Alternatively you can take a little train that trundles along below the footpath every hour to
Silvanus Trevail was the architect of The Carbis Bay Hotel built in 1894. He was a prominent Cornish architect who rose to become Mayor of Truro and nationally, President of the architects' professional body, the Society of Architects.
The hotel was immortalised by the author Rosamunde Pilcher when it was featured as The Sands Hotel in her novels 'The Shell Seekers' and 'Winter Solstice'.
Although the hotel has changed over the years it still retains much of its character and houses a wonderful very large original oil painting by Sir Claude Francis Barry - as a young painter he studied first with the Newlyn School of realist painters and then under Alfred Bast with the St. Ives group of painters
St. Ives - painted in 1910 - Claude Francis Barry
He was known for his great love of colour and for developing his style continuously during his lifetime
We left home in typically December weather only to discover warmer, sunnier climes had blown in to Cornwall from the continent. It is this special light that attracted the colonies of famous painters to Newlyn and St.Ives at the end of the c19th.
The late afternoon sun is slipping away rapidly - time to hasten back over the headland for our eagerly anticipated evening meal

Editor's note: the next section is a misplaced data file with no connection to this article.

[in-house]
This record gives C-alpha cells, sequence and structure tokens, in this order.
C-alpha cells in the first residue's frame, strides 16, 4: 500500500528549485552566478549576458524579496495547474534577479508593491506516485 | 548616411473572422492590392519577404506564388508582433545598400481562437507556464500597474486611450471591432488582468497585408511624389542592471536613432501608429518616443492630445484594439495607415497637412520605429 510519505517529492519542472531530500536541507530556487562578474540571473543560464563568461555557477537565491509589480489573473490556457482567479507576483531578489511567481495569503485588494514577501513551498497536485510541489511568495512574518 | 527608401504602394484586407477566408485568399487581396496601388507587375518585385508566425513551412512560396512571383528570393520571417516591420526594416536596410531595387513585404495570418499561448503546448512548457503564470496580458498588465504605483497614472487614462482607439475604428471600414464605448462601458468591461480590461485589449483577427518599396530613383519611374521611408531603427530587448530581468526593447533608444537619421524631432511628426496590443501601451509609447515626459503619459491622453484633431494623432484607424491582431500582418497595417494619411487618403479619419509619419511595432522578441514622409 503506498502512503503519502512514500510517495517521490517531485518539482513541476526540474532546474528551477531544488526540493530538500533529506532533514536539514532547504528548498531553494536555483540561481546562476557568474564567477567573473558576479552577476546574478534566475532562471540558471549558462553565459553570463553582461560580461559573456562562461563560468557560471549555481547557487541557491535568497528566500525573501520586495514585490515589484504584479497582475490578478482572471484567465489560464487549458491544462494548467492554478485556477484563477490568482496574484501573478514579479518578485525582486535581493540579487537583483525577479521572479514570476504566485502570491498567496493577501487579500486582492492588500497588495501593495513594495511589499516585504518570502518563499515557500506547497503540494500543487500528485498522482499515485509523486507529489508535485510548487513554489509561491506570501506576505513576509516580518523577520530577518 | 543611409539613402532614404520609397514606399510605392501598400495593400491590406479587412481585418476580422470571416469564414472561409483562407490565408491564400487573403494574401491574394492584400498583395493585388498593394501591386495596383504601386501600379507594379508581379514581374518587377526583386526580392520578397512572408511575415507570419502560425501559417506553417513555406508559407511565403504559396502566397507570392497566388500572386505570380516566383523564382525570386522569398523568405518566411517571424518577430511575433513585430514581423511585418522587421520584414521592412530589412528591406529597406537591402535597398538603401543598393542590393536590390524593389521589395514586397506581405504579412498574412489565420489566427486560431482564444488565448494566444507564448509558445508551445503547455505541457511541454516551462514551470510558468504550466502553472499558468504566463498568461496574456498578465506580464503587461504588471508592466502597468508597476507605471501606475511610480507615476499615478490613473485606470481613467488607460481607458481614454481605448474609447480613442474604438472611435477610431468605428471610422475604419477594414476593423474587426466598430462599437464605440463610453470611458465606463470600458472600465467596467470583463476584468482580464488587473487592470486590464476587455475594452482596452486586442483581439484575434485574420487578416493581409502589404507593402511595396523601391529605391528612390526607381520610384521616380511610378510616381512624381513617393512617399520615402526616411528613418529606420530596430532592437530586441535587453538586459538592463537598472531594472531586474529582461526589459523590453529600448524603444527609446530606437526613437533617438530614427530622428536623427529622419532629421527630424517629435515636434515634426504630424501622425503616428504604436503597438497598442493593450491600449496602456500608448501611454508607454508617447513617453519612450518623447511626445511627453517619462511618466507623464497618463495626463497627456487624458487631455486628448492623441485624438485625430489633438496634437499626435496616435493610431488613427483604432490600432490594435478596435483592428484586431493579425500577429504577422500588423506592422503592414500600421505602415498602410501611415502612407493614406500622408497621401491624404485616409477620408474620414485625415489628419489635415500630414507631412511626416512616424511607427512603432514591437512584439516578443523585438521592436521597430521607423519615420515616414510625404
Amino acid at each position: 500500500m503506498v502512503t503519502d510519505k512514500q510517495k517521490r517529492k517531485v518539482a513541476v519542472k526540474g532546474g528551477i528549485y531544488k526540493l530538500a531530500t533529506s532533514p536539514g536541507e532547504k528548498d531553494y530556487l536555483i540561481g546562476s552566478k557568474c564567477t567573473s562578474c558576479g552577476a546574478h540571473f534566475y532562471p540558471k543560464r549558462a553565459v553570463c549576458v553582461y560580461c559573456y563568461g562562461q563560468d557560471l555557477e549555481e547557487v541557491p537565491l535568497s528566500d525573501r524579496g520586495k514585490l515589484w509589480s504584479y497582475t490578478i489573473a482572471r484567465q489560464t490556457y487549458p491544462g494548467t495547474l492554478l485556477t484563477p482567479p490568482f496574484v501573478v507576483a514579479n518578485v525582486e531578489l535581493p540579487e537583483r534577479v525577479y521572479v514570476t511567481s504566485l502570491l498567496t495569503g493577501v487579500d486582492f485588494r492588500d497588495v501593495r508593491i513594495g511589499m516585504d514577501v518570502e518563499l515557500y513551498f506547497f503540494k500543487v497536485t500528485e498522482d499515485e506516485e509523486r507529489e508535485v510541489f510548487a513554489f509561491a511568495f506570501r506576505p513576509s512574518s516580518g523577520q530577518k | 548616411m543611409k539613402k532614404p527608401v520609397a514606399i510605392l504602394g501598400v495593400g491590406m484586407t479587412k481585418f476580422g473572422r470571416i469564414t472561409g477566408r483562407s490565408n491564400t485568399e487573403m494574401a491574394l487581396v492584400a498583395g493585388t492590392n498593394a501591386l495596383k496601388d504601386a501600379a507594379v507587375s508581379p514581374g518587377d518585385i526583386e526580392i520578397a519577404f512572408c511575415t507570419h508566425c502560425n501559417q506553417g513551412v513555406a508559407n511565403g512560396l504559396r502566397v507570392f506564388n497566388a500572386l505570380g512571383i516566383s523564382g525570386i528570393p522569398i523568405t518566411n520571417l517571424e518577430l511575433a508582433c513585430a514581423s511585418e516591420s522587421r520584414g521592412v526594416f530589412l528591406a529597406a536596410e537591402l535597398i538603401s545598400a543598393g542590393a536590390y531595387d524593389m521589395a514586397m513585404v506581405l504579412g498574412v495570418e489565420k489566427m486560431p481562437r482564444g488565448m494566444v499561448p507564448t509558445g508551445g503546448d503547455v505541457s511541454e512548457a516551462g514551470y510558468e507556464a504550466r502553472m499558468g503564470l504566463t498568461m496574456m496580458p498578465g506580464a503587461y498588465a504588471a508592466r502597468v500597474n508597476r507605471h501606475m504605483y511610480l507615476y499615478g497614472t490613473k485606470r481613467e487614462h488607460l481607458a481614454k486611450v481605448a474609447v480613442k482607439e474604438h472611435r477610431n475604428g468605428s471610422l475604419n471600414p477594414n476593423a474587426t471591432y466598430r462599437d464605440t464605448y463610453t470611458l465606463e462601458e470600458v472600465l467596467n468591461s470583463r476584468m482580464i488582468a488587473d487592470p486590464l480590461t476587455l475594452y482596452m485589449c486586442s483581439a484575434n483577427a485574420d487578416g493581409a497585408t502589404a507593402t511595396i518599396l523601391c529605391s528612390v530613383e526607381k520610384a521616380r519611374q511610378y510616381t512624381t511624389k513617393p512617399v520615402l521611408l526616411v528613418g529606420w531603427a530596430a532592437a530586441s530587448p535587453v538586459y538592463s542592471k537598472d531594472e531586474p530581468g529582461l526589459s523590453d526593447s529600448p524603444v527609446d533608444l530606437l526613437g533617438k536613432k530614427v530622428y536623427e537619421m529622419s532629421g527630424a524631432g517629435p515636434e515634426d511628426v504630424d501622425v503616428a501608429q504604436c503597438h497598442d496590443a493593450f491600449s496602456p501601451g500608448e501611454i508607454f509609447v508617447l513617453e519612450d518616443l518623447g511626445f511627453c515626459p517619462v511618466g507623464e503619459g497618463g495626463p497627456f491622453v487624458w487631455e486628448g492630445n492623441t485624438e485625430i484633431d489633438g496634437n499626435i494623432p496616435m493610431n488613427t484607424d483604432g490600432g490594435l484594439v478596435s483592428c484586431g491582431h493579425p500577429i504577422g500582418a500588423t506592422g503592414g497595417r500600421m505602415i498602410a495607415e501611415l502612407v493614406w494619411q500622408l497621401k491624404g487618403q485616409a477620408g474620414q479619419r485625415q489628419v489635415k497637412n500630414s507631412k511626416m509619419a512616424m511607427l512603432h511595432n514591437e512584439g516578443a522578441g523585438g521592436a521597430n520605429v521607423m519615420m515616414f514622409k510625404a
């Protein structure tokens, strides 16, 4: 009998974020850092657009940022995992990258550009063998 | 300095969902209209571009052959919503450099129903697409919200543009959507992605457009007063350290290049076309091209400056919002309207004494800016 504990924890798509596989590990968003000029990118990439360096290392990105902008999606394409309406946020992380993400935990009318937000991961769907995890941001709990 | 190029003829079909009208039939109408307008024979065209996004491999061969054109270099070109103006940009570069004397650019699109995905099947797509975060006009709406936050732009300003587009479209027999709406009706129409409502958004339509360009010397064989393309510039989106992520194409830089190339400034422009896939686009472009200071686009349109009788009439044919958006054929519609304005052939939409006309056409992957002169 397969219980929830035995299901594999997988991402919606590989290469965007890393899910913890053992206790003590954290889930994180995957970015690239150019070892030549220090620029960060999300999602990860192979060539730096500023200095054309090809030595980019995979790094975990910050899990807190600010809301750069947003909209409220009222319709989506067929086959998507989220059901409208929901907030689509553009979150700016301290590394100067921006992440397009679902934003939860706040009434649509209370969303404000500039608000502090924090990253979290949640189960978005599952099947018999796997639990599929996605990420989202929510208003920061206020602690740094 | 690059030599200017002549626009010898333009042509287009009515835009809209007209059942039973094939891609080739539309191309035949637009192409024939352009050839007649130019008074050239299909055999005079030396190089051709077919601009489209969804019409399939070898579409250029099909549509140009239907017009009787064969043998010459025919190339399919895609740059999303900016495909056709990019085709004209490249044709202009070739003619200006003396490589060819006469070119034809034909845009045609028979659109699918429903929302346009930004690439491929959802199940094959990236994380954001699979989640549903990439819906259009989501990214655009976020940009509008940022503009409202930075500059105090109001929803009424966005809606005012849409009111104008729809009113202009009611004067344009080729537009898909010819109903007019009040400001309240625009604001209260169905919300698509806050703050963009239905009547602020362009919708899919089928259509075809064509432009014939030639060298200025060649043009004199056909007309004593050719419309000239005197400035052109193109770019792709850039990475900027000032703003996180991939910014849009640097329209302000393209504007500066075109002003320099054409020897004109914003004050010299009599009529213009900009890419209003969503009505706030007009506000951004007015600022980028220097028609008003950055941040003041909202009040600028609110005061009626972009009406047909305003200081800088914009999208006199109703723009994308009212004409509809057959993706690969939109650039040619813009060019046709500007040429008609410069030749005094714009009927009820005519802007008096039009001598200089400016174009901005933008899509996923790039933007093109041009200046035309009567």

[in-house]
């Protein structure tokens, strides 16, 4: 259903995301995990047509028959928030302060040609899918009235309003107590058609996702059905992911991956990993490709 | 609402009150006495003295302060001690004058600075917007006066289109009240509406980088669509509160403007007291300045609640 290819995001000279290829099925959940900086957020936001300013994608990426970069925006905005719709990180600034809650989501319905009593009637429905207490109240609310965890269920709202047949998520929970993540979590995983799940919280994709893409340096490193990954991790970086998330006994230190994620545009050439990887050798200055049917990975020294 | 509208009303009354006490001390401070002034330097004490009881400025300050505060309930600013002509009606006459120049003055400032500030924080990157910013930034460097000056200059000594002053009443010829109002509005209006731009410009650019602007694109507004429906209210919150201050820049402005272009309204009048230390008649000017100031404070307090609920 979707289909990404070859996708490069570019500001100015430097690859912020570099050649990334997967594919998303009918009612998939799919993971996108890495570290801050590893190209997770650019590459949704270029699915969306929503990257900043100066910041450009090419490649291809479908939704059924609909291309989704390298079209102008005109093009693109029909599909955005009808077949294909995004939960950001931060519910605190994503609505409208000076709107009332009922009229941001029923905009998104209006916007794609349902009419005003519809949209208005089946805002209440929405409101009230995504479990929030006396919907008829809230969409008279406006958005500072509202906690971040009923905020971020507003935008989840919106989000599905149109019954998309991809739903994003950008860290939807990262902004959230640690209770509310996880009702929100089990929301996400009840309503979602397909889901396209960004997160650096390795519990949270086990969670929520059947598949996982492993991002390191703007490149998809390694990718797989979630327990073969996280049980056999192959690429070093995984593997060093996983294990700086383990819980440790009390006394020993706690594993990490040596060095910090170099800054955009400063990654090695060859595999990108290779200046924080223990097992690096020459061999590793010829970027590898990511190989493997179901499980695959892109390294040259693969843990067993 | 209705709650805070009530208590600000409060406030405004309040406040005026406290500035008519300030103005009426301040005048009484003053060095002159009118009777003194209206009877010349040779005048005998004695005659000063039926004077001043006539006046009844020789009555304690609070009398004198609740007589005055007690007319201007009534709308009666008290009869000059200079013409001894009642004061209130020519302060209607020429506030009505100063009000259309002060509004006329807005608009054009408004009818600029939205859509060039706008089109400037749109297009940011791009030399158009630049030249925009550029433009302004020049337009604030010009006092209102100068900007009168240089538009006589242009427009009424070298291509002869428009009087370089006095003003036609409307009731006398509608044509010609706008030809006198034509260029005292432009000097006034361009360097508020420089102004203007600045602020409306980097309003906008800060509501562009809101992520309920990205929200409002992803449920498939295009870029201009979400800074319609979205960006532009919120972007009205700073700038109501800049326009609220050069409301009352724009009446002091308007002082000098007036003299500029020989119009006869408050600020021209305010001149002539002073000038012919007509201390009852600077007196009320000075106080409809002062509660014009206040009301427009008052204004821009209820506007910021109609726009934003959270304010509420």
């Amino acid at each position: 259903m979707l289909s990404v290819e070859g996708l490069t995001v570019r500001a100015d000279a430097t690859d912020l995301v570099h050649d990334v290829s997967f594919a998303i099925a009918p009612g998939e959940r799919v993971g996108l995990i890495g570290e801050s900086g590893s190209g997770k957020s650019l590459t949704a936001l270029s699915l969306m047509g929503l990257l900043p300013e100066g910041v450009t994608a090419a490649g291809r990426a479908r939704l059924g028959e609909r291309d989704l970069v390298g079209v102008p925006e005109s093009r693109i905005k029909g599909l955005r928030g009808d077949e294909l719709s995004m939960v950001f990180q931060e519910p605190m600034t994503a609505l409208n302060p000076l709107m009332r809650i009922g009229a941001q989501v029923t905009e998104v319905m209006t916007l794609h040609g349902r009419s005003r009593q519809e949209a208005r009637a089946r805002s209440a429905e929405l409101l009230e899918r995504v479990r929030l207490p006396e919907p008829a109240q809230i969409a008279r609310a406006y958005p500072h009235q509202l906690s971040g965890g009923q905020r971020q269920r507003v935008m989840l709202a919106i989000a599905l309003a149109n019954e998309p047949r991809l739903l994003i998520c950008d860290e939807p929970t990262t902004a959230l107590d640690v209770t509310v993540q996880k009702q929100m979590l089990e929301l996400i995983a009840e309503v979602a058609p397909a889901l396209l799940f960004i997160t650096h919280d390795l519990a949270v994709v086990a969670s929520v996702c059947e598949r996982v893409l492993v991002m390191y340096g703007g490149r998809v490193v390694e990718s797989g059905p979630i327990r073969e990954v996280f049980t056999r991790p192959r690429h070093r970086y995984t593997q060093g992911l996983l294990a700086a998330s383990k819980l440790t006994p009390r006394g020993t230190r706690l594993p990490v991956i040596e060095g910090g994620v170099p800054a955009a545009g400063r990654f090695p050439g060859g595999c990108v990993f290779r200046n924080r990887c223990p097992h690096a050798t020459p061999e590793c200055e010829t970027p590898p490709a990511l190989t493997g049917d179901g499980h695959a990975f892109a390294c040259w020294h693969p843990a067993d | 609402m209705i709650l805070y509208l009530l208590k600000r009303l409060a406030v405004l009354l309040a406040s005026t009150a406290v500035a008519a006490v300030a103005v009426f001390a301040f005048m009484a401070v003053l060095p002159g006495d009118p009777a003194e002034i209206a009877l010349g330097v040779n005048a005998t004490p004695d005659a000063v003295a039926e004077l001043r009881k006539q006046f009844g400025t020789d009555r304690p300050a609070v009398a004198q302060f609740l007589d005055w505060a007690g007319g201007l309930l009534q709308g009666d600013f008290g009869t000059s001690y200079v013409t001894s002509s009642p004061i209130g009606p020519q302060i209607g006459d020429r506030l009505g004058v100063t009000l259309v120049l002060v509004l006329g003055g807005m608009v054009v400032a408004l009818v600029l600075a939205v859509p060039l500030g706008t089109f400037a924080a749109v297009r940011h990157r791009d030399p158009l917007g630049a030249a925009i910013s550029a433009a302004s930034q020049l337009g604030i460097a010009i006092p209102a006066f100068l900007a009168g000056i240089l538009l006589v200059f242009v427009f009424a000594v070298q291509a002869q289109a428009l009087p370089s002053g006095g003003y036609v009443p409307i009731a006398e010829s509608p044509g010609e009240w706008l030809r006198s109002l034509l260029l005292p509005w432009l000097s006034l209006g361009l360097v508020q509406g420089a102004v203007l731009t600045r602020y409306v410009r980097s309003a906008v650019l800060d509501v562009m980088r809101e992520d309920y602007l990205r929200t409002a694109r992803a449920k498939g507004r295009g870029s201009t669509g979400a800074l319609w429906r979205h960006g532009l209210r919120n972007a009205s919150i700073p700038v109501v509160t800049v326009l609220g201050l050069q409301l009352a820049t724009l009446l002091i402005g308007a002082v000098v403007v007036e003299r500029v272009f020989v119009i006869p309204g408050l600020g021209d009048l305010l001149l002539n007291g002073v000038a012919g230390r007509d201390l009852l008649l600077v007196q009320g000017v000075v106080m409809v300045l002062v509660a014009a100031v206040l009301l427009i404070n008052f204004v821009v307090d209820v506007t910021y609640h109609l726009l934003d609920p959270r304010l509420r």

This is not an advert or recommendation for the hotel, it is simply a place that we know and love
A Christmas thought
Why have we allowed ourselves to be manipulated into thinking that Christmas needs weeks of preparation and shopping?
When I was small Christmas arrived hardly more than a week before the event. On the morning of Christmas Eve our turkey would be delivered from the farm along with a box of fruit and vegetables, and father would go out into the garden with his spade and dig up our Christmas tree. Myself and siblings would spend the afternoon decorating the tree, and then just before we climbed the stairs to bed, the lights would be ceremoniously switched on, filling us all with great excitement and anticipation.